do the right thing by their constituents, not by the party bosses in washington. >> reporter: the president on the move today and trying to close the deal on an obamacare repeal. >> with a health care system that you deserve. we'll get it done. >> reporter: to coaxing phone calls. sources say president trump is reaching out this weekend. he's already spoken to ted cruz, one of five republicans publicly opposed to the senate health care proposal. republicans can only lose two votes from their members. a razor's edge margin, the president will la meant it in tomorrow on fox news. >> come up with something that everybody is happy with. it's so easy. but we won't get one democrat vote, not one. >> reporter: and on twitter this morning, "democrats slam gop health care proposal
[000:05:59;00] increase by over 100%." a twitter push from mike pence today, too. he could become the senate's tiebreaker vote. promising a repeal before summer's out. and with the senate vote expected this week and a congressional budget office score on the coast, implications of the bill due monday, sources close to the process say they are bracing for the bill to die and be revived a few more times before a final outcome is known. and kate, tonight the trump administration is turning from votes to vows. the president and first lady, the pences and a number of cabinet officials and senior white house staff are attending the wedding of treasury secretary steve mnuchin and an actress from scotland. it is a high society and high-security event here in washington. kate? >> more pictures tomorrow. kelly, thank you. tomorrow, my colleague chuck todd will have much more on the
health care battle. independent senator bernie sanders and republican senator ron johnson. britain's parliament is investigating an apparent cyberattack targeting the e-mail accounts of it is members. a spokesperson tells nbc news they have blocked accounts from being accessed remotely as a precaution. the attack appears to be over and at this point it's not clear who might be behind it. also in london, people are being forced to leave their homes over safety concerns after that devastating fire at an apartment tower. tonight, lucy kafanov is in london talking to people who have been evacuated. >> reporter: ten days after the grenfell fire, a tragedy across britain. evacuation of apartments, hundreds of residents forced to leave their homes, dozens of buildings failing fire safety tests. manslaughter charges on the table as police investigate who should be held accountable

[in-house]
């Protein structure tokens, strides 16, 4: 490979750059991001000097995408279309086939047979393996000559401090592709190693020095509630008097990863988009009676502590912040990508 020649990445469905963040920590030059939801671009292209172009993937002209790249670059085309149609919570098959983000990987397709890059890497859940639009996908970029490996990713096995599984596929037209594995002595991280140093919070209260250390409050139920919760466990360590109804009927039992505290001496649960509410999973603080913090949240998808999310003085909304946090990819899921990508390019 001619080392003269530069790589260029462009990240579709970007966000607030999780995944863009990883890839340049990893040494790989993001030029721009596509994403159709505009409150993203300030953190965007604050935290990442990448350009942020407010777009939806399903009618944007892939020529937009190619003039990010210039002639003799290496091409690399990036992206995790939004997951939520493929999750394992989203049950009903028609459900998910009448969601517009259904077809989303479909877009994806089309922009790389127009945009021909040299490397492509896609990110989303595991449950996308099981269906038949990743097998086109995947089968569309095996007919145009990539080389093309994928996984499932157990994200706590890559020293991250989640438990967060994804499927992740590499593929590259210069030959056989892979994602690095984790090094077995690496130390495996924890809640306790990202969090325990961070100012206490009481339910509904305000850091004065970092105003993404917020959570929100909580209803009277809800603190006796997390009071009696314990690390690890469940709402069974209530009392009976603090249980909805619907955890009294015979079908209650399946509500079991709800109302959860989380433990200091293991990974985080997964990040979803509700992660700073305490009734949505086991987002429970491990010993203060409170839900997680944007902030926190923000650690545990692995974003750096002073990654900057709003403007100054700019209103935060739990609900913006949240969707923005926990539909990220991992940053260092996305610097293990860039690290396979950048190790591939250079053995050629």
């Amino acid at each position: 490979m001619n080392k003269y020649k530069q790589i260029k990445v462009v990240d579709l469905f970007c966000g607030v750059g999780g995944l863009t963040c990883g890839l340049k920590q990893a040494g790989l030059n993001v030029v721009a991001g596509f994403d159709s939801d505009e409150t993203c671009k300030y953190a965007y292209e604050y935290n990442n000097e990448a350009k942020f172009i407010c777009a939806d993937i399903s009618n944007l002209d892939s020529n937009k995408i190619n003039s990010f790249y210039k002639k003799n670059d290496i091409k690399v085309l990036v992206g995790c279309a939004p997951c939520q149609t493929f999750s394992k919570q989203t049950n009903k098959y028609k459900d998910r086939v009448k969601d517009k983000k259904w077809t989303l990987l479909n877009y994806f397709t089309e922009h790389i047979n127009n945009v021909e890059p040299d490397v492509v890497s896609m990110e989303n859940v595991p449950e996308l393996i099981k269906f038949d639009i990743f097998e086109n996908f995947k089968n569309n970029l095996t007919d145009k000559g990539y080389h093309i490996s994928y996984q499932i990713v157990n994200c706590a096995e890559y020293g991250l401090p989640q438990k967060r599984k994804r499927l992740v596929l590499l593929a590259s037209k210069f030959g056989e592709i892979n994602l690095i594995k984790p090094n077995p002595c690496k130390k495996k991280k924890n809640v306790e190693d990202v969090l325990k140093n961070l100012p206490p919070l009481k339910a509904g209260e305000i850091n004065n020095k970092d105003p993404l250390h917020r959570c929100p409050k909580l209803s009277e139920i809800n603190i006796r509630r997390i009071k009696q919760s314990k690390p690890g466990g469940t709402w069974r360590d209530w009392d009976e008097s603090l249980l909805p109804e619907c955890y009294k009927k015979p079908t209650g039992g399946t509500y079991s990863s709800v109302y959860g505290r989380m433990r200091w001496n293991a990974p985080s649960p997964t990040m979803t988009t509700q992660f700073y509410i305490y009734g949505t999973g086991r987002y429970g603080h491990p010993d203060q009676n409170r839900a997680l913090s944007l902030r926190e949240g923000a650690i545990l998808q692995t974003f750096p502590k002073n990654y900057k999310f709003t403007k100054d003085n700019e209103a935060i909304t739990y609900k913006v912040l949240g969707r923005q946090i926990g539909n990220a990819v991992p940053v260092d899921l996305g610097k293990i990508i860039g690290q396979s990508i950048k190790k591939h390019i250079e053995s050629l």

for the deadliest fire in decades. >> we have to leave. [000:07:58;00] that we've been living in a potential death trap for the last ten years. it is horrifying that this was able to happen. >> reporter: today, authorities announced that at least 34 high-rise buildings were covered in the same flammable materials blamed for the grenfell tower blaze. in that fire, a refrigerator on the fourth floor burst into flames causing the panels to melt in the heat allowing the fire to spread. fire safety specialists arnold tarling has been warning about the danger for years. >> buildings like tshi one which have been declared of being the same material are highly unsafe. you don't know from one day to the next whether there's going to be a fire. >> reporter: was the grenfell tower disaster preventible? >> yes, entirely preventible.
even if we have the cladding on the building that is preventible, the disaster would have been avoided having sprinklers in the building. >> reporter: the country is still grasping to come to grips with the disaster. 79 people lost their lives but the toll likely higher. prime minister theresa may determined not to let this happen again. >> the authority has the ability to do what is necessary to ensure that people have somewhere to stay and that the work is done so that those tower blocks become safe for them to return to in the future. >> reporter: but that's cold comfort for the hundreds of families left displayed tonight. lucy kafanov, nbc news, london. now to china where a massive landslide burned dozens of homes in a remote village. at least 140 people are missing after a side of a mountain gave way. jackie has that report tonight. >> reporter: torrential rains